Abstract: Integrating Big Data into Program Evaluation: Results of a Supermarket-Based Nutrition Incentive Program in a Predominantly Latino Neighborhood (Society for Prevention Research 27th Annual Meeting)

610 Integrating Big Data into Program Evaluation: Results of a Supermarket-Based Nutrition Incentive Program in a Predominantly Latino Neighborhood

Friday, May 31, 2019
Bayview B (Hyatt Regency San Francisco)
* noted as presenting author
Gwendolyn Donley, Msc, Pre-doctoral Research Fellow, Case Western Reserve University, Cleveland, OH
Stephanie Pike, MPH, Research Associate, Case Western Reserve University, Cleveland, OH
Sarah Pandoursky, MPA, Manager in Program Expansion and Growth, Wholesome Wave, Bridgeport, CT
Darcy Freedman, PhD, Associate Professor, Case Western Reserve University, Cleveland, OH
Ana Bird, MS, Statewide Program Coordinator, Produce Perks Midwest, Cincinnati,, OH
Tevis Foreman, MA, Executive Director, Produce Perks Midwest, Cincinnati, OH
Introduction: Little is known about produce purchasing patterns among Latino SNAP recipients. In 2015, Latino populations were 1.2 times as likely as non-Hispanic whites to be obese, with the highest obesity rates in the U.S. of any ethnic group. Regular intake of fresh fruits and vegetables (FVs) can reduce the risk of obesity, stroke, cancer, type 2 diabetes, and all-cause mortality. Low-income individuals and families, including those receiving aid through the Supplemental Nutrition Assistance Program (SNAP), may be less likely to purchase FVs than cheaper, calorie-dense products. Ohio Produce Perks provides a monetary incentive for SNAP beneficiaries to purchase greater quantities of FVs. This incentive program was implemented in a large grocery store serving an urban neighborhood that is over 25% Latino, with nearly 50% of this Latino population receiving SNAP benefits.

Methods: Coupons were distributed to customers paying with a SNAP or Ohio Direction Card. Each coupon was worth $5 and could be redeemed for FVs. Transaction level data were uploaded through a secure File Transfer Protocol and stored on a protected server. For each transaction where a coupon was distributed or redeemed, a receipt was kept and entered into a database. Although we do not have demographic information about any specific coupon users, researchers collected the date and time of the transaction, SNAP dollars spent, number of items purchased, amount of SNAP remaining on the customer’s card, FVs purchased, and total amount spent on FVs from customer receipts. Researchers calculated days from coupon distribution to redemption. Paired t-tests were used to determine mean differences in SNAP spending, FV spending, and SNAP remaining at distribution and redemption.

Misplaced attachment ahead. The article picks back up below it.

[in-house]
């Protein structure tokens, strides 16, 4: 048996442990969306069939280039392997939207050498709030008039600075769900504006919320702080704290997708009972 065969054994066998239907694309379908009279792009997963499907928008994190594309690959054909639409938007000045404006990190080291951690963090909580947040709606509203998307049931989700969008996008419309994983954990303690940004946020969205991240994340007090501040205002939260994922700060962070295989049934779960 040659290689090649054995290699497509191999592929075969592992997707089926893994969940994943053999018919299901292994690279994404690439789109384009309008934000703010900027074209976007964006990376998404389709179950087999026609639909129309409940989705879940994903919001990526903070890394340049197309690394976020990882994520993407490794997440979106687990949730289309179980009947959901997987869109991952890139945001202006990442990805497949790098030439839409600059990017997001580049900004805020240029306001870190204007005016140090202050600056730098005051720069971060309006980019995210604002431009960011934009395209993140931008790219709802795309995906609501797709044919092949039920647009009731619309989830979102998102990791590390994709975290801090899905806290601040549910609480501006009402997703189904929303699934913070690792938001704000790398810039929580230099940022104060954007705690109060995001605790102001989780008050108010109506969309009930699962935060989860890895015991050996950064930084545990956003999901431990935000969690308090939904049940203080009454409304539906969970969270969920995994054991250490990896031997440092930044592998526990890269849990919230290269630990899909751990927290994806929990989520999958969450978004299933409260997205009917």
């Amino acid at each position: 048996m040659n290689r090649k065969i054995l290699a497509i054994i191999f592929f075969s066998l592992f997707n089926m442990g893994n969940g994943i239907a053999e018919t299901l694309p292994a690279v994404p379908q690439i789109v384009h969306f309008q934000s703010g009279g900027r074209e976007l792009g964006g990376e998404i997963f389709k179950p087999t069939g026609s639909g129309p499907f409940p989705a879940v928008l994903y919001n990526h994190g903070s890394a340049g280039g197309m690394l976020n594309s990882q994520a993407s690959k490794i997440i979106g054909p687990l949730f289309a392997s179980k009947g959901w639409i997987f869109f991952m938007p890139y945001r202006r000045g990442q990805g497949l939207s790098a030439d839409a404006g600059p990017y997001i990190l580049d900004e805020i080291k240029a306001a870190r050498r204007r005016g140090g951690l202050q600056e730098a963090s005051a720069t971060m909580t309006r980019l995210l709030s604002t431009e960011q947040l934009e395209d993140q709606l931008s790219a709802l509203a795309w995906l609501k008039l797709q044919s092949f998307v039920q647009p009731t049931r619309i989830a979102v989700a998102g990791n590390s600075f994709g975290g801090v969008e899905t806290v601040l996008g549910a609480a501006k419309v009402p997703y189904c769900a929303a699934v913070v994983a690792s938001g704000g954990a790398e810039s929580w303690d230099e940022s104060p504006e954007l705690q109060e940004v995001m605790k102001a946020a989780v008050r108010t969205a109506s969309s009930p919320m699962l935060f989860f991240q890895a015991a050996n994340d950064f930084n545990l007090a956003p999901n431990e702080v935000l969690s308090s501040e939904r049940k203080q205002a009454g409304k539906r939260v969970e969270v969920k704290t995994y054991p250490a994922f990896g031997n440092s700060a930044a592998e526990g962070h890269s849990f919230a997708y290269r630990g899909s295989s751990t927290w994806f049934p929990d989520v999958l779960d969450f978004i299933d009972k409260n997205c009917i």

Results: Of 328 coupons distributed, 217 were redeemed, averaging 2.4 redemptions per customer. On average, consumers took 15 days to redeem their $5 coupons. Much of the produce purchased included culturally-relevant foods within the Latino community, including yucca, plantains, and recao. FV spending at coupon redemption more than doubled from distribution, although overall SNAP spending remained similar.

Conclusion: Extensive supermarket receipt data allowed for examination of longitudinal changes in FV purchasing behaviors in a population of predominantly Latino SNAP participants. Coupon recipients did not spend more money during each shopping trip from coupon distribution to redemption, but did spend a greater proportion on FVs. This indicates that coupon incentive programs may help increase the proportion of FV spending among SNAP participants, which is particularly important in Latino populations.